In the case of D-glucose, the hydroxyl group at C5 reacts intra-molecularly with the aldehyde group at C1. As the carbonyl carbon atom C1 of the open-chain form becomes an additional asymmetric carbon in the hemiacetal formation, two pyranose rings are formed. To describe the stereochemistry around C1 (denoted by the anomeric carbon atom), the terms α and β have been chosen. In the α-anomer, the exocyclic oxygen atom at the anomeric center is formally cis in the Fisher projection, to the oxygen attached to the anomeric reference atom ; in the β anomer these oxygen atoms are formally trans .

Figure 3. Axial and equatorial configurations of glucopyranose

Mixtures of anomers.

In solution, most simple sugars and many of their derivatives occur in a monosaccharide-specific equilibrium of α-pyranose, β-pyranose, α-furanose, β-furanose and acyclic (open chain) forms. This process is called mutarotation as it refers to changes in optical rotation to an equilibrium value when pure anomeric forms of monosaccharides are dissolved in water. In general the acyclic forms are only present in trace amounts (e.g. <0.03% in the case of D-glucose)

Figure 4 : Mutarotation scheme in D-glucose

The presence of a mixture of two anomers of the same ring size may be indicated in the name by the notation α, β, e.g. α, β-D-glucopyranose. In formulae, the same situation may be expressed by use of a wavy line.

The Conformational Descriptors.

Furanose ring structures occur in envelope (E) and twist (T) conformations which can be represented on a pseudo-rotational wheel. As the difference in energy between the different conformations on the wheel is generally low, two regions having low energy conformations occurring in the Northern and Southern can be identified.

Figure 5. Schematic representation of the five-member ring structures, along with the map for ring-puckering parameters. The pseudo-rotational wheel of the five-member ring encompasses the 20 twist (T) and envelope (E) shapes. The molecular drawings of the low-energy conformers of the monosaccharide apiose North and South, are presented.

For the sake of clarity, they are referred to as N (North) and S (South) forms. Because furanoses can adopt several low energy conformations, the Haworth projection still appears to be the simplest means to avoid the complexity of structural representation. 
Six-membered ring structures can occur in two chair (C), six boat (B), six skew (S), and twelve half-chair ( H) conformations. These variants are defined by the locants of the ring atoms that lie outside a reference plane. In practice, the two chair conformations have the lowest energy, and strongly dominate. The preference for these low energy conformations is dictated by the relative orientations of the hydroxyl groups. In the case of D-glucopyranoses, only the 4C1 conformation is of importance, whereas the 1C4 conformation dominates in α-D-idopyranose. Cases occur as in β-D-arabinopyranose where both chair conformations are in equilibrium.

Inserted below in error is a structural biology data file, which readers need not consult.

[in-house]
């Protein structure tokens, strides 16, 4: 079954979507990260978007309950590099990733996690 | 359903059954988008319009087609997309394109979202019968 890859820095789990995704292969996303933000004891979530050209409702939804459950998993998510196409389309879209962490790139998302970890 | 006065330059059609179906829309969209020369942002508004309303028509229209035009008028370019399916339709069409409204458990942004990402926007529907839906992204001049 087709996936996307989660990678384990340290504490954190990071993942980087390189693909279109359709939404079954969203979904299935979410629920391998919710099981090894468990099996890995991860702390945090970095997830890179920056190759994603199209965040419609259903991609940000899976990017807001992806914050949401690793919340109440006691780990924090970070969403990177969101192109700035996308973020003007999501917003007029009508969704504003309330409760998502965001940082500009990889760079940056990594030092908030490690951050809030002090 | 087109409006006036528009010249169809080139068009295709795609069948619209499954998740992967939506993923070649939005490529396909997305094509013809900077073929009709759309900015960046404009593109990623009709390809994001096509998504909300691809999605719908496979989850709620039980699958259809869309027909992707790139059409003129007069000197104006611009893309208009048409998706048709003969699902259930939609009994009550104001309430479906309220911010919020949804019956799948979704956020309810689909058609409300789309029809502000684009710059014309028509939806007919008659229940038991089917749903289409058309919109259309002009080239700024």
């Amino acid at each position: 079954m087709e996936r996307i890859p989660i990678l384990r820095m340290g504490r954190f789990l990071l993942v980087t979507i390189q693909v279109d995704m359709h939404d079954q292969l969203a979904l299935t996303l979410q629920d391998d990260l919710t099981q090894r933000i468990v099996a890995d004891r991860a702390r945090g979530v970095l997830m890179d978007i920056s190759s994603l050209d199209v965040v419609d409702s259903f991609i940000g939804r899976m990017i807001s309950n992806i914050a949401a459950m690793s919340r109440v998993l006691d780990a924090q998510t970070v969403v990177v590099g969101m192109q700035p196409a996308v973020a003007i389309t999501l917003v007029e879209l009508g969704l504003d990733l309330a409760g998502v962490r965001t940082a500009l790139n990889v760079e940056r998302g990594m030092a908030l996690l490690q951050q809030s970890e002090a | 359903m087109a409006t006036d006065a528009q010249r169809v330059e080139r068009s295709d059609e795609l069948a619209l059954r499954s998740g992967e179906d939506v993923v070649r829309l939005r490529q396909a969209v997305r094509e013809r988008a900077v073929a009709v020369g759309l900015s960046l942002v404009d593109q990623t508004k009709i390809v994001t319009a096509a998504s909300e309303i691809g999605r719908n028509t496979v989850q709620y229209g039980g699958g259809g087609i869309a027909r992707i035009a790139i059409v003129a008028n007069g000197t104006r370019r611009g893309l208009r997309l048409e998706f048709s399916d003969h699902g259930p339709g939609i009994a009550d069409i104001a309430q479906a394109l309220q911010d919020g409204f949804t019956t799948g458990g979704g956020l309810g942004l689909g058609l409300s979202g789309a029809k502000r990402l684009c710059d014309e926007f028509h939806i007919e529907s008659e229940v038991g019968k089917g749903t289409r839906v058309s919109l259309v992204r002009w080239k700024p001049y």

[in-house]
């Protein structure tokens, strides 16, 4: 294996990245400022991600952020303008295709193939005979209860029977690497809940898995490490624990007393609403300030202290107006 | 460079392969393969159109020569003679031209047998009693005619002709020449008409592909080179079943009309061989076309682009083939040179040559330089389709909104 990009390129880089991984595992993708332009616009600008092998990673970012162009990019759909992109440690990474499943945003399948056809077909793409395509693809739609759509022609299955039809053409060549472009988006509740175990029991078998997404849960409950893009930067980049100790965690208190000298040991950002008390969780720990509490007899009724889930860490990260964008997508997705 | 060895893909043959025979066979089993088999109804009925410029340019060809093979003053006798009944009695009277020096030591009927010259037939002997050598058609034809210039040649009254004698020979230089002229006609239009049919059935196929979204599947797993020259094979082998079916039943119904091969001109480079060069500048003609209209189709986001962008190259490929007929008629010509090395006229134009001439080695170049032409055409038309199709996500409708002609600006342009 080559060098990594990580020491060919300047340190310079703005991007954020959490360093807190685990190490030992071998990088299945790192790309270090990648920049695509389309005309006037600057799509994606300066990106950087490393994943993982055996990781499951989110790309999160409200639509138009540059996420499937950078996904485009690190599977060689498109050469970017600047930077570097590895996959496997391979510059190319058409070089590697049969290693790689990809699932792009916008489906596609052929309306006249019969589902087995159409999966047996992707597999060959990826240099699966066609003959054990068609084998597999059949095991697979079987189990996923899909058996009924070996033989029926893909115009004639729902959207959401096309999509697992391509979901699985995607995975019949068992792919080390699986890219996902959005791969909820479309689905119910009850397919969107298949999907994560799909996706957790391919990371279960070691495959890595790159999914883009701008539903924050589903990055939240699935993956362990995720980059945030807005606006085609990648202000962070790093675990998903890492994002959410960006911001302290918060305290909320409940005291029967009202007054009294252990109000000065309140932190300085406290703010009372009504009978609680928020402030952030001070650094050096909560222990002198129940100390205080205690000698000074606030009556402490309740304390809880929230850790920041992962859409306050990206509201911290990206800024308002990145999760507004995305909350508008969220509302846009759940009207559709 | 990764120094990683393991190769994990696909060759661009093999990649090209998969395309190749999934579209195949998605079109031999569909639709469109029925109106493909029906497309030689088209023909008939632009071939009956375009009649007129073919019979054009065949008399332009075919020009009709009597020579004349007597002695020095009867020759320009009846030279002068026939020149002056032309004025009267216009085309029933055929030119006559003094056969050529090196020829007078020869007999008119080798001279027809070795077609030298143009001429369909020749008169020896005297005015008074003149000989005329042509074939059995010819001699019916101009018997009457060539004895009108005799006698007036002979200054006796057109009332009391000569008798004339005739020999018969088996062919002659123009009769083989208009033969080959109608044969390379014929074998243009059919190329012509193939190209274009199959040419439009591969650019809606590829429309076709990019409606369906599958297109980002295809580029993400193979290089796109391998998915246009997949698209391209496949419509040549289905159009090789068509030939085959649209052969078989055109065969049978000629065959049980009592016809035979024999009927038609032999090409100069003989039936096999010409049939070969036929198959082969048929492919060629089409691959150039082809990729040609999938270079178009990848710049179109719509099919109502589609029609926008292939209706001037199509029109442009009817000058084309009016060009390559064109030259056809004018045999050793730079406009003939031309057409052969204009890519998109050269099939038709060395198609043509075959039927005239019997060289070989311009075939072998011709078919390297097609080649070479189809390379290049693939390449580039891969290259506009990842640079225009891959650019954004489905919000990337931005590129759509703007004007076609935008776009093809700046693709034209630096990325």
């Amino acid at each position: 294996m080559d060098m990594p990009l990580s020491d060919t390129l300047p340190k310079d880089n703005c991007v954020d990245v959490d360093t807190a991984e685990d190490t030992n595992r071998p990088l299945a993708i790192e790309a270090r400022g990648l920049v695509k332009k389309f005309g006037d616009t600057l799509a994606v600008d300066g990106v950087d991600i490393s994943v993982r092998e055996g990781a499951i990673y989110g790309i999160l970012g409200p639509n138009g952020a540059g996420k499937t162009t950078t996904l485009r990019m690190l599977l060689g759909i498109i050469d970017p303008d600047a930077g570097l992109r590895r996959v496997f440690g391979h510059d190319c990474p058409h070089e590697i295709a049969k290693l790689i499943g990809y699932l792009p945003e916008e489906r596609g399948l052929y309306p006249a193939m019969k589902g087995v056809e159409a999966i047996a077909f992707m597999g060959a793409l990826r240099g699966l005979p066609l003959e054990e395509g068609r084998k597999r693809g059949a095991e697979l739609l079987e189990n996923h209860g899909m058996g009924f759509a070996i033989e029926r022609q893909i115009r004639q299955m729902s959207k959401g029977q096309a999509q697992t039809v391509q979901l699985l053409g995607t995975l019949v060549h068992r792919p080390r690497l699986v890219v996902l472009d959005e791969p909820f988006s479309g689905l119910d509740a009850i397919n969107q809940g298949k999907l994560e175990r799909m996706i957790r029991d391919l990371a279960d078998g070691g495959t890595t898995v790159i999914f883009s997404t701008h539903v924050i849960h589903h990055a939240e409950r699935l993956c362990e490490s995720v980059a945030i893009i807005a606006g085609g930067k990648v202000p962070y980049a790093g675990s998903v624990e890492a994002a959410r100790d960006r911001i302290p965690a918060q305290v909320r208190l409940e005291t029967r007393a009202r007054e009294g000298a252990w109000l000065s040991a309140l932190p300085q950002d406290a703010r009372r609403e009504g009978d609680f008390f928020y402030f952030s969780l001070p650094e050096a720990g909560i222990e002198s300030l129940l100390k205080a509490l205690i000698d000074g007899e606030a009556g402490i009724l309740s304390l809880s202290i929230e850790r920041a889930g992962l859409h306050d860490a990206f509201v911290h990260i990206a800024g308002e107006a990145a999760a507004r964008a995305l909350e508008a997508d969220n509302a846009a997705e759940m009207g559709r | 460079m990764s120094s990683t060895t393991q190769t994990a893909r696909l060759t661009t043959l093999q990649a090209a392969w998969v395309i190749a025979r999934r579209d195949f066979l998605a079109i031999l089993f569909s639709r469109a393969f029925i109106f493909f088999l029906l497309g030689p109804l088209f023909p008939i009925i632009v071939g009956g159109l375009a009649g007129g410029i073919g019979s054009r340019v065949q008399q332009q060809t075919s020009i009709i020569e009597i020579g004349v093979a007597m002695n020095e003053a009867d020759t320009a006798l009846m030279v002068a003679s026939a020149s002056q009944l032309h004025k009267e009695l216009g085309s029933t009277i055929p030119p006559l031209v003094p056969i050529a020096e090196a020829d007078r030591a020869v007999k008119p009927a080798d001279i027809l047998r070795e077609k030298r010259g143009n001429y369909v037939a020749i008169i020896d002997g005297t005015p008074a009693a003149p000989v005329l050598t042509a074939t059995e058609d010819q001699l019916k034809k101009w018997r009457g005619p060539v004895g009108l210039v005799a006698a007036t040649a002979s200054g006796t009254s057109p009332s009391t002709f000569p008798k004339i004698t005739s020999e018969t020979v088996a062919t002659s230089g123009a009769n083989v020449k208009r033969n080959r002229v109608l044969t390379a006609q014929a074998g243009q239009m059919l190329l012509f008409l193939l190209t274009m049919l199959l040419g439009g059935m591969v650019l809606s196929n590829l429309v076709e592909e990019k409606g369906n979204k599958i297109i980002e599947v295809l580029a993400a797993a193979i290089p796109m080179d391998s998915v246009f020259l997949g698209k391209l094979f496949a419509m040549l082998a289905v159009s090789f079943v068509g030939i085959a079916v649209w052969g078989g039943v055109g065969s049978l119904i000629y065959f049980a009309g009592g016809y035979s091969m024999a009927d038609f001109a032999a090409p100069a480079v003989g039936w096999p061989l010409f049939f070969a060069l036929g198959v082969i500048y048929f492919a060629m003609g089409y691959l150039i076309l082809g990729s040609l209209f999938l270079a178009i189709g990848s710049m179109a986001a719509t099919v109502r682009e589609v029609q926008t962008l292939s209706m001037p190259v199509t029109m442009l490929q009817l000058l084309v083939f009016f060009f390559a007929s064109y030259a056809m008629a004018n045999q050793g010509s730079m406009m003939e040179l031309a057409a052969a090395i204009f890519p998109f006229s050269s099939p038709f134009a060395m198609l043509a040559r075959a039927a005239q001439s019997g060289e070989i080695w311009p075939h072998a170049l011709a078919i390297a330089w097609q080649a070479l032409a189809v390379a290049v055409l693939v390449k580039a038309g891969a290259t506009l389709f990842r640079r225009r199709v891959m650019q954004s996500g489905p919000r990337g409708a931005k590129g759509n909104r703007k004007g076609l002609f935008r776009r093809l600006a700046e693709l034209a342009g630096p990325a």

Figure 6. Schematic representation of the puckering parameters describing the conformations of six-member rings along with five low energy conformations. Some low energy shapes taken by common monosaccharides are shown.

Naming Monosaccharide Derivatives.

The hydroxyl groups of monosaccharides can undergo a series of chemical modifications ; methylation, esterification (phosphate, acyl esters, sulfate esters, …), deoxygenation to form deoxysugars. Many monosaccharides have N-acetamido groups, such as GlcNAc, GalNAc, and Neu5Ac. In rare cases, the N-acetamido group is de-N-acetylated to form amino groups. These are found in heparan sulfate, glycosylphosphatidylinositol (GPI) anchors, and many bacterial glycan structures. Amino groups can be modified with sulfates, similar to hydroxyl groups, as found in heparan sulfate.
The IUPAC/IUBMB document entitled “Nomenclature of Carbohydrates” (IUAPC, IUBMB – 1997) provides recommendations in giving systematic names to monosaccharide derivatives (Kamerling, J.P. 2007). Nevertheless, the use of trivial names still persists.
Of special biochemical importance are the esters of monosaccharides with phosphoric and sulfuric acid. They are generally termed as phosphates and sulfates (regardless of the state of ionization or the counter ions). In abbreviations, an italic capital P (P) is used to indicate a –PO3H2 group or PO2H- group. A italic capital S (S) is used in the case of sulfuric acid preceded by the appropriate locant after the carbohydrate name.